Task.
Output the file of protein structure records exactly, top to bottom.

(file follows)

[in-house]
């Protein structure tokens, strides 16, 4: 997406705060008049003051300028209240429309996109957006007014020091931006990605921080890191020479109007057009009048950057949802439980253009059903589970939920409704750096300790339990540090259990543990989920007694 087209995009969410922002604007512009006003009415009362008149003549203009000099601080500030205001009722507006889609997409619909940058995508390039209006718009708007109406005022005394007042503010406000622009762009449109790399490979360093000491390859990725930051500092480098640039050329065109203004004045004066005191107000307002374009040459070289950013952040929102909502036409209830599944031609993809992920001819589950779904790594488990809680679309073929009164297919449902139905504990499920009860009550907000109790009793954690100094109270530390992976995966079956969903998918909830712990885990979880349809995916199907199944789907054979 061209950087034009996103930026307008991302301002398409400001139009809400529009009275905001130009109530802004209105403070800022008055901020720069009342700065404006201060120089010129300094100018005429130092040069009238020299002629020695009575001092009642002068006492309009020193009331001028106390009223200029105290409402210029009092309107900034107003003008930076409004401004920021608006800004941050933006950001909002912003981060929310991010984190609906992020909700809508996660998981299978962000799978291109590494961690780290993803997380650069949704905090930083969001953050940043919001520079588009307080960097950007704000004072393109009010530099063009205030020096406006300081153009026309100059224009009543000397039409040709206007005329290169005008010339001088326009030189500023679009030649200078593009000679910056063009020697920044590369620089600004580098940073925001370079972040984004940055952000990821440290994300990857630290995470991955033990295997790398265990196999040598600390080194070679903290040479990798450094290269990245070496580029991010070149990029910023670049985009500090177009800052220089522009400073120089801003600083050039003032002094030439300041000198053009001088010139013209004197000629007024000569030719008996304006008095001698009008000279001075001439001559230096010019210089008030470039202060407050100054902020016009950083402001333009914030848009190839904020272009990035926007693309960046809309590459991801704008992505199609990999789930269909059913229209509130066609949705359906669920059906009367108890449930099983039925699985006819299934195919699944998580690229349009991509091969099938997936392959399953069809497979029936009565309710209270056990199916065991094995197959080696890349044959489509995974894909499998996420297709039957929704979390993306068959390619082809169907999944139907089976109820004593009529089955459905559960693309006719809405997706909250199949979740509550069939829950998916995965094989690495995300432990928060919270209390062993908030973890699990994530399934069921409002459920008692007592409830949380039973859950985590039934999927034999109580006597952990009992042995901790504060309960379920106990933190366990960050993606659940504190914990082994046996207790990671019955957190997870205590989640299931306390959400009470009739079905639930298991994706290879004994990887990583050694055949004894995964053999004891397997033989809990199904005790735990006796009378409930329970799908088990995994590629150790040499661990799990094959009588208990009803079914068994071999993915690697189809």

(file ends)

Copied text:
[in-house]
């Protein structure tokens, strides 16, 4: 997406705060008049003051300028209240429309996109957006007014020091931006990605921080890191020479109007057009009048950057949802439980253009059903589970939920409704750096300790339990540090259990543990989920007694 087209995009969410922002604007512009006003009415009362008149003549203009000099601080500030205001009722507006889609997409619909940058995508390039209006718009708007109406005022005394007042503010406000622009762009449109790399490979360093000491390859990725930051500092480098640039050329065109203004004045004066005191107000307002374009040459070289950013952040929102909502036409209830599944031609993809992920001819589950779904790594488990809680679309073929009164297919449902139905504990499920009860009550907000109790009793954690100094109270530390992976995966079956969903998918909830712990885990979880349809995916199907199944789907054979 061209950087034009996103930026307008991302301002398409400001139009809400529009009275905001130009109530802004209105403070800022008055901020720069009342700065404006201060120089010129300094100018005429130092040069009238020299002629020695009575001092009642002068006492309009020193009331001028106390009223200029105290409402210029009092309107900034107003003008930076409004401004920021608006800004941050933006950001909002912003981060929310991010984190609906992020909700809508996660998981299978962000799978291109590494961690780290993803997380650069949704905090930083969001953050940043919001520079588009307080960097950007704000004072393109009010530099063009205030020096406006300081153009026309100059224009009543000397039409040709206007005329290169005008010339001088326009030189500023679009030649200078593009000679910056063009020697920044590369620089600004580098940073925001370079972040984004940055952000990821440290994300990857630290995470991955033990295997790398265990196999040598600390080194070679903290040479990798450094290269990245070496580029991010070149990029910023670049985009500090177009800052220089522009400073120089801003600083050039003032002094030439300041000198053009001088010139013209004197000629007024000569030719008996304006008095001698009008000279001075001439001559230096010019210089008030470039202060407050100054902020016009950083402001333009914030848009190839904020272009990035926007693309960046809309590459991801704008992505199609990999789930269909059913229209509130066609949705359906669920059906009367108890449930099983039925699985006819299934195919699944998580690229349009991509091969099938997936392959399953069809497979029936009565309710209270056990199916065991094995197959080696890349044959489509995974894909499998996420297709039957929704979390993306068959390619082809169907999944139907089976109820004593009529089955459905559960693309006719809405997706909250199949979740509550069939829950998916995965094989690495995300432990928060919270209390062993908030973890699990994530399934069921409002459920008692007592409830949380039973859950985590039934999927034999109580006597952990009992042995901790504060309960379920106990933190366990960050993606659940504190914990082994046996207790990671019955957190997870205590989640299931306390959400009470009739079905639930298991994706290879004994990887990583050694055949004894995964053999004891397997033989809990199904005790735990006796009378409930329970799908088990995994590629150790040499661990799990094959009588208990009803079914068994071999993915690697189809």